A brief and quick history of chip design
Brought to you by Electric Square.
Created and Presented by Tom Read Cutting.
Whilst programming software is a skill that is becoming increasingly widespread and accessible, the stack that powers our computer programs: from the silicon to the operating system, compilers and everything in between is becoming increasingly complex and harder to understand. However, the The Law of Leaky Abstractions means that understanding the foundations on which computer programs run is important knowledge for a software engineer to have if they which to solve problems effectively. It is also just plain interesting.
This presentation focuses on one of the lowest level components of the stack whose design affects the behaviour of programs at the very top: the design of computer chips. Moore's Law has seemingly allowed computers to double power every two years until very recently as a result of an exponentially increasing transistor density. Why has this happened, Why has it slowed down, and Why is it increasingly difficult for the computer programs to be able to take advantage of these theoretical speed increases?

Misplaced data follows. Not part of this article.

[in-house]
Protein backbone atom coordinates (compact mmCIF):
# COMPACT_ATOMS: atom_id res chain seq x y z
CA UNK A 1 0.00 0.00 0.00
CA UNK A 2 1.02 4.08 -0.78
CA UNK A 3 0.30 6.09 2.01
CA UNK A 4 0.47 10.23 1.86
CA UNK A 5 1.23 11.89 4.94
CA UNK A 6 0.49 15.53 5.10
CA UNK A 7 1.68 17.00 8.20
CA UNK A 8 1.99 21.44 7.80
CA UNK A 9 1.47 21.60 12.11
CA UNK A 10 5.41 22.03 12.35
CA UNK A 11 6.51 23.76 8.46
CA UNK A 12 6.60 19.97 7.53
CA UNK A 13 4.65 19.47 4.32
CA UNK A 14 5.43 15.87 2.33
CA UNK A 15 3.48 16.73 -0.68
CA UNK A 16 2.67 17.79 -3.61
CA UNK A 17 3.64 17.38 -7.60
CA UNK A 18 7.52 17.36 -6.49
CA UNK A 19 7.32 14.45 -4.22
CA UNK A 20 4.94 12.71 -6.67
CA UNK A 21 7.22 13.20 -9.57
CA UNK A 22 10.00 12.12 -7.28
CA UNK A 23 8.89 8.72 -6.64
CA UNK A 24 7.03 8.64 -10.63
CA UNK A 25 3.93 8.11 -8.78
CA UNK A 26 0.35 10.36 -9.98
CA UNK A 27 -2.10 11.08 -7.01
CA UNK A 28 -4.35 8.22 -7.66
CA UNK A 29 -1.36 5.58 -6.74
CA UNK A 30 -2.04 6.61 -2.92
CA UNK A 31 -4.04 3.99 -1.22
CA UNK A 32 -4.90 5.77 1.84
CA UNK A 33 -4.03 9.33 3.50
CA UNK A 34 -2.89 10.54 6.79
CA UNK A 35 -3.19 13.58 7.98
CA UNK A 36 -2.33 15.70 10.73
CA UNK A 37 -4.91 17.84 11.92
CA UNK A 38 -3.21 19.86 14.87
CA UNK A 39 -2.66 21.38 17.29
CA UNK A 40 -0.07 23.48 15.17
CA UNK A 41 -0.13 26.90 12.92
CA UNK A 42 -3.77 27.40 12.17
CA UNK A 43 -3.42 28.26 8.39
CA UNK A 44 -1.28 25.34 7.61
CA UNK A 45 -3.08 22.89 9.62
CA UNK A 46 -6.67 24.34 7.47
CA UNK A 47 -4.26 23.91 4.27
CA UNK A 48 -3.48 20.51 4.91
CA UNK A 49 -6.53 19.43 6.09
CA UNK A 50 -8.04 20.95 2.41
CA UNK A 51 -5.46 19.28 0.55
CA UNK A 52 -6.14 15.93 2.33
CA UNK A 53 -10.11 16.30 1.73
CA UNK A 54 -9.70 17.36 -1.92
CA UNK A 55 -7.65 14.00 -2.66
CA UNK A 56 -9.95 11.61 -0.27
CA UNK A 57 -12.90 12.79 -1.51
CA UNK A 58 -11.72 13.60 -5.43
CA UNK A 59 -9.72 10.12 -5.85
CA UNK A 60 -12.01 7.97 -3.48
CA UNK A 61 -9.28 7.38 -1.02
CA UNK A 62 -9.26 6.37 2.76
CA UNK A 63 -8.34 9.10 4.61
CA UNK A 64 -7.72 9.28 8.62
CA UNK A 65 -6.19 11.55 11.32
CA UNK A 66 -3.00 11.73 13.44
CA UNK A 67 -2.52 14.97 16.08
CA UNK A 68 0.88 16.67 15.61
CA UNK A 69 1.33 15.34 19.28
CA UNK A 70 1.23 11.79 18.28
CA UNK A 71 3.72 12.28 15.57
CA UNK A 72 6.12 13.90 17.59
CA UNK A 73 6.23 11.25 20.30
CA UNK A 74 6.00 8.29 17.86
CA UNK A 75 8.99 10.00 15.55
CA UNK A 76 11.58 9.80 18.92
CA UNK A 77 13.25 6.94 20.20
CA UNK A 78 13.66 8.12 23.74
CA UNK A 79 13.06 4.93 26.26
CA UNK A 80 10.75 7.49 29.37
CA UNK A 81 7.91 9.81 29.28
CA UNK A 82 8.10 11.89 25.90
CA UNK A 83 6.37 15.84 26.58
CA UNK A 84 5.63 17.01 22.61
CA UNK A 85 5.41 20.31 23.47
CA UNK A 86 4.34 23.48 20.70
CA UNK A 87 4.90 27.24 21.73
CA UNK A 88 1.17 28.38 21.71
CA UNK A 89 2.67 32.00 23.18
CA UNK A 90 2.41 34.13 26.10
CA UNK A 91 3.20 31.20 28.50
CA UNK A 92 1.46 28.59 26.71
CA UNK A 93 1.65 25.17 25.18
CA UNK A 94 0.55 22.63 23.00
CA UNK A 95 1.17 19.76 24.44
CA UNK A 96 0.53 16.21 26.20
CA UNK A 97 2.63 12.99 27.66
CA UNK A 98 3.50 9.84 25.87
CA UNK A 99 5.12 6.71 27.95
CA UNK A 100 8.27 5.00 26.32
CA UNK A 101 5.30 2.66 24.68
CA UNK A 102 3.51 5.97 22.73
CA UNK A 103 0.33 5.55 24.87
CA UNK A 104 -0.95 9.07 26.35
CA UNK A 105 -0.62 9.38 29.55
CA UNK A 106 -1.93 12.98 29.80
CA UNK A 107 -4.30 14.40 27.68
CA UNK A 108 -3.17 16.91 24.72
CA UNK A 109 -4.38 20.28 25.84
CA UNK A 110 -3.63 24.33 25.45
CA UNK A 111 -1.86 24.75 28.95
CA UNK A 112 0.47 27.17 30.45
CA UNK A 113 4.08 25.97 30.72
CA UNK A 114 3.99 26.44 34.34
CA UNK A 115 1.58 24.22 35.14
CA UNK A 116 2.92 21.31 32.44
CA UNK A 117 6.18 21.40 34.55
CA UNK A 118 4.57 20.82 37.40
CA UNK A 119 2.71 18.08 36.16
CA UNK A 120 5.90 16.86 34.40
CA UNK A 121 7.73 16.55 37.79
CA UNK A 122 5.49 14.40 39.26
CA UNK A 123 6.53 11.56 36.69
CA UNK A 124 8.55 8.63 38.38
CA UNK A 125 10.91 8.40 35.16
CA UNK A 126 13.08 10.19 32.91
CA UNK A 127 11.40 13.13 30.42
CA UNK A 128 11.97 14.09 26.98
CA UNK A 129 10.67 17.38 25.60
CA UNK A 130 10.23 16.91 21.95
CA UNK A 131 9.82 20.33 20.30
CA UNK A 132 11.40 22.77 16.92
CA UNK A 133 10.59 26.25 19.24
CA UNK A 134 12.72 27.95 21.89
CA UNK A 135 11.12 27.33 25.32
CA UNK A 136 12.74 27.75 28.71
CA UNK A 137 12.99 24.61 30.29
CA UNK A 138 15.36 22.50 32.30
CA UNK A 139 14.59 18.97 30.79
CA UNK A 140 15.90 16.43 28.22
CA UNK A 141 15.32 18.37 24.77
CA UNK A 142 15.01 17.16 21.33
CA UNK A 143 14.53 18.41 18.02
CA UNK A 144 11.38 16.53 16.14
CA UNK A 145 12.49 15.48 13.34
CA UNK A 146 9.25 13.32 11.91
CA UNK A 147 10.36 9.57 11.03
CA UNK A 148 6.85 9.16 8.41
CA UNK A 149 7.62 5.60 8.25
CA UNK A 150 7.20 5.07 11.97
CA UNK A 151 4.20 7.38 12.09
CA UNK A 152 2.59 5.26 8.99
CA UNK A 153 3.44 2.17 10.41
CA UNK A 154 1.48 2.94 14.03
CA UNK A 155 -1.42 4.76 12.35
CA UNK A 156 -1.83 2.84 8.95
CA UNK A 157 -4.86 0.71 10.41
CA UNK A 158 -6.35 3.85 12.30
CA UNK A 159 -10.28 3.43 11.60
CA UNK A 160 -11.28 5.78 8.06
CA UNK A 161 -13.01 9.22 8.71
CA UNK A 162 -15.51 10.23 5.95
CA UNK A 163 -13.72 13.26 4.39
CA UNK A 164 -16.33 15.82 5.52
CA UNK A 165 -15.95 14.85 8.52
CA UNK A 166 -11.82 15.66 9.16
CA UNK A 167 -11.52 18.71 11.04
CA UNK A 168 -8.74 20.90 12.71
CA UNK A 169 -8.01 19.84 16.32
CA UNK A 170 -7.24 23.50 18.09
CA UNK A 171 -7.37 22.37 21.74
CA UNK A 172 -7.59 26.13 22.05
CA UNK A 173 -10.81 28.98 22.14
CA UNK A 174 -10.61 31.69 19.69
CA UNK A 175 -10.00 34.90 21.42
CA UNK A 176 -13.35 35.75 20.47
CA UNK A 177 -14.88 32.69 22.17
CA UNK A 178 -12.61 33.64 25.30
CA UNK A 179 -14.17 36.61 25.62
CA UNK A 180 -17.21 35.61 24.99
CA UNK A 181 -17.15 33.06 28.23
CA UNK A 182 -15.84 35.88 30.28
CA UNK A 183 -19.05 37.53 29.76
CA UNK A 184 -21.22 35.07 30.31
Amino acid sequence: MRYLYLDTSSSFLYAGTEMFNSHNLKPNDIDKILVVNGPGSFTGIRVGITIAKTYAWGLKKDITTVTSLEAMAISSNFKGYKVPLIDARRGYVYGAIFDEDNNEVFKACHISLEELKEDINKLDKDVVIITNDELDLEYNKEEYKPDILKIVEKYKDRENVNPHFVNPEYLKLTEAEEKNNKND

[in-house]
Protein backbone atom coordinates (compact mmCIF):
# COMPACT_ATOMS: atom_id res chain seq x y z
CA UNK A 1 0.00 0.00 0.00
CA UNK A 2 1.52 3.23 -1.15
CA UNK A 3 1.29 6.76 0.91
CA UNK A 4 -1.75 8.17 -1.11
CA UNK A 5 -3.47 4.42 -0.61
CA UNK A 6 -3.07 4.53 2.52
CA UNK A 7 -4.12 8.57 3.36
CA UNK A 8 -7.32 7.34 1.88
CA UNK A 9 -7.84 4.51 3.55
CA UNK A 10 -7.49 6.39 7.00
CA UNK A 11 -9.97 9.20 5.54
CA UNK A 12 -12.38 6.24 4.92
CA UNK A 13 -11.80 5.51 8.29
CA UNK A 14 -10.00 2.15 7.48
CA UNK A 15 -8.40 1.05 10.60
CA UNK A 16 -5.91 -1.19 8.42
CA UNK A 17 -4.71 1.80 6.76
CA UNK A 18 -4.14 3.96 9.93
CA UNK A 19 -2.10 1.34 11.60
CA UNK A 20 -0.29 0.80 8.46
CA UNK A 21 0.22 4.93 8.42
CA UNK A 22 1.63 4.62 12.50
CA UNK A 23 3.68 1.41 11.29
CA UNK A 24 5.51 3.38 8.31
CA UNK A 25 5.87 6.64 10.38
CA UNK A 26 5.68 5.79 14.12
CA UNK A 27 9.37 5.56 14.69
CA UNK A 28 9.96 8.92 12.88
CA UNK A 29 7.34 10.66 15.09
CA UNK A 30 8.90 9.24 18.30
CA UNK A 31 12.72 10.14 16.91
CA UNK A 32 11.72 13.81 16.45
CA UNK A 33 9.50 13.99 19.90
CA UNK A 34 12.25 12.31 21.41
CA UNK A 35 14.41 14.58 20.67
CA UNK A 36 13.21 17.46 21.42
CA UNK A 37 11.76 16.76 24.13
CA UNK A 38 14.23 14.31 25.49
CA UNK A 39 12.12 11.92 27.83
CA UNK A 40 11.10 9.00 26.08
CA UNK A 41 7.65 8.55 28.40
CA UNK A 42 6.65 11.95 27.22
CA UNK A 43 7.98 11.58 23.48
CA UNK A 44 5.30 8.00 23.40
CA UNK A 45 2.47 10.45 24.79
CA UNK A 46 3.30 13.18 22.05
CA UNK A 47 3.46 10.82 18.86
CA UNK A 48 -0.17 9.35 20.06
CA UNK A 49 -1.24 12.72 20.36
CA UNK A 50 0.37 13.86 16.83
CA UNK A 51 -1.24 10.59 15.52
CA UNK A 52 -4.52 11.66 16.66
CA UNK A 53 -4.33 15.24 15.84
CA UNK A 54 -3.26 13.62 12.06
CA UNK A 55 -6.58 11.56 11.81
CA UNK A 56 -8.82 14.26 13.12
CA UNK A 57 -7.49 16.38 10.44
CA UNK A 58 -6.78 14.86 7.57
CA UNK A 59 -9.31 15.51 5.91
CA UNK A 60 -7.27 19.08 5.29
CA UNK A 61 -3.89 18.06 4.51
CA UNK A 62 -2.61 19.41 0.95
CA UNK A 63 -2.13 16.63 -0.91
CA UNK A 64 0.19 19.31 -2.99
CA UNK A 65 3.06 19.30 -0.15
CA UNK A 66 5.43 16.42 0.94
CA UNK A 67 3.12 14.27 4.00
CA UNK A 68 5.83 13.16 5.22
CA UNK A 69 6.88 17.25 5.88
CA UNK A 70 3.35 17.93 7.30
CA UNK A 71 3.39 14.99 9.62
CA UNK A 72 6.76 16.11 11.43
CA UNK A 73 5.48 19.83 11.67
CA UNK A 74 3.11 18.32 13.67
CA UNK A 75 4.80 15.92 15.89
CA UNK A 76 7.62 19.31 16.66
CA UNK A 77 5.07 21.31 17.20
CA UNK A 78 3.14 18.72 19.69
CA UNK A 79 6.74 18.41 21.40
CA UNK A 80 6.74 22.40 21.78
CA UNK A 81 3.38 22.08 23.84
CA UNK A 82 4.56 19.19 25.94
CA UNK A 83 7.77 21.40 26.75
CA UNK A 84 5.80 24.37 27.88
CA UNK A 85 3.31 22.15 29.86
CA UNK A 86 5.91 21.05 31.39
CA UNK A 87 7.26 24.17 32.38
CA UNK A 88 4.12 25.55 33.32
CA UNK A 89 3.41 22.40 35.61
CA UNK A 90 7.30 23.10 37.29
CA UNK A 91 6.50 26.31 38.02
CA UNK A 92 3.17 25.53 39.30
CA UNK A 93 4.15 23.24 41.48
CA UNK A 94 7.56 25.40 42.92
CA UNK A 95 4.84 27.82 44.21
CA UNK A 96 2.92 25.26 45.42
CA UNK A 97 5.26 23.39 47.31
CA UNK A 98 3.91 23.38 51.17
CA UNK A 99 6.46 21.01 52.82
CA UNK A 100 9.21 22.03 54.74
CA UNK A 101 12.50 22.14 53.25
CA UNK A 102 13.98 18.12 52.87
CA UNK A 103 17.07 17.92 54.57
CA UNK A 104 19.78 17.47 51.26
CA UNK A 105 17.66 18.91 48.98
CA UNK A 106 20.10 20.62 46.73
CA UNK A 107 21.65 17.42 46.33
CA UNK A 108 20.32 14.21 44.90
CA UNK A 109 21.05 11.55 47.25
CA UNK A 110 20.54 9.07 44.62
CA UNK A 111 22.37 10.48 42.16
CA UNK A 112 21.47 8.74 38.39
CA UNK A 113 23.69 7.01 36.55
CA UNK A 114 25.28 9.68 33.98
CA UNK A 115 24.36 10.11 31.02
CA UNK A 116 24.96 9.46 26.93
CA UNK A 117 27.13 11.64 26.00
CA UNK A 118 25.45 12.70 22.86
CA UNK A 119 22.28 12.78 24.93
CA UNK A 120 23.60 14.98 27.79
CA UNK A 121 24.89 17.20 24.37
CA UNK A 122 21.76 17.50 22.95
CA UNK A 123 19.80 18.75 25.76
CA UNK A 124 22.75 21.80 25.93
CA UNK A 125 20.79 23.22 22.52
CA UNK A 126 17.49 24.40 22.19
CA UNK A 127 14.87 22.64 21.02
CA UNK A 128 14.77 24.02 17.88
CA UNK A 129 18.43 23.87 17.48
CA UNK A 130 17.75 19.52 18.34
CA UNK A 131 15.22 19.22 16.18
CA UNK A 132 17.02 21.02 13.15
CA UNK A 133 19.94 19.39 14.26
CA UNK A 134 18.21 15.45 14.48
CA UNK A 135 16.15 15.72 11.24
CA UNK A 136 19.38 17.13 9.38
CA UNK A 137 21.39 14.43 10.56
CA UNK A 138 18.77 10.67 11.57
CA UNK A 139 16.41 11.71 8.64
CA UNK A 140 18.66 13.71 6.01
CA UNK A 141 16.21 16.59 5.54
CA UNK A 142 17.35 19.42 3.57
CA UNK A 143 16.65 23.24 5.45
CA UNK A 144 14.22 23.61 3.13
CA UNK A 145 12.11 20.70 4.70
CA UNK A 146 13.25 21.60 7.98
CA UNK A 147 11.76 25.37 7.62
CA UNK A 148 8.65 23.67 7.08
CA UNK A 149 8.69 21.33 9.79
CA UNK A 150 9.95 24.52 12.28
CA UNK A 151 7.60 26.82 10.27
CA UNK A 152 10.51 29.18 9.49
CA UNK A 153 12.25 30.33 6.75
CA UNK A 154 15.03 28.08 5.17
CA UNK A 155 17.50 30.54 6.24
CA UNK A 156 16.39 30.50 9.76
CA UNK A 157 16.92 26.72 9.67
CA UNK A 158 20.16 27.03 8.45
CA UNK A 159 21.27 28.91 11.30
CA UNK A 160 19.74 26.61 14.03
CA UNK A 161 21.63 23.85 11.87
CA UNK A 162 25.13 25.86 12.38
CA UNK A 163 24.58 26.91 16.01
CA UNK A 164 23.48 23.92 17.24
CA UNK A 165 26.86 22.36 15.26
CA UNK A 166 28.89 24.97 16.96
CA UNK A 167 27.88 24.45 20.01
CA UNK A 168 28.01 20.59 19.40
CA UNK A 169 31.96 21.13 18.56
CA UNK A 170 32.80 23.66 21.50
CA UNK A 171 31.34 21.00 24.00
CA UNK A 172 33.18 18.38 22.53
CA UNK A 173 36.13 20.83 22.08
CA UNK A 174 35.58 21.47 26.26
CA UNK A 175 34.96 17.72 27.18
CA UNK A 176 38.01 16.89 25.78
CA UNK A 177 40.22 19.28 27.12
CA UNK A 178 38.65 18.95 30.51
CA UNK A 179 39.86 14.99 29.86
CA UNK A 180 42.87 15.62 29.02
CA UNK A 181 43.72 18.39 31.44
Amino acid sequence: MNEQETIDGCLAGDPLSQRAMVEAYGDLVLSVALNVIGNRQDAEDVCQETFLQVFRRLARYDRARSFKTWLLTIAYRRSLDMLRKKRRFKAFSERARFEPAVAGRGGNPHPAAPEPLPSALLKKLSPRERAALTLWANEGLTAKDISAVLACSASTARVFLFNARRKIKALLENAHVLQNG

Like the software that run on them, computer chips have complex designs which have only grown as the number of transistors hardware architects can play with has increased. These complex designs have allowed for faster computers, but how? What are they?
Importantly, what software engineering choices can make the hardware run more effectively?
This presentation gives one of the highest-level crash-courses one could possibly give on one of the most important and interesting topics in Computer Science: the design of computer chips.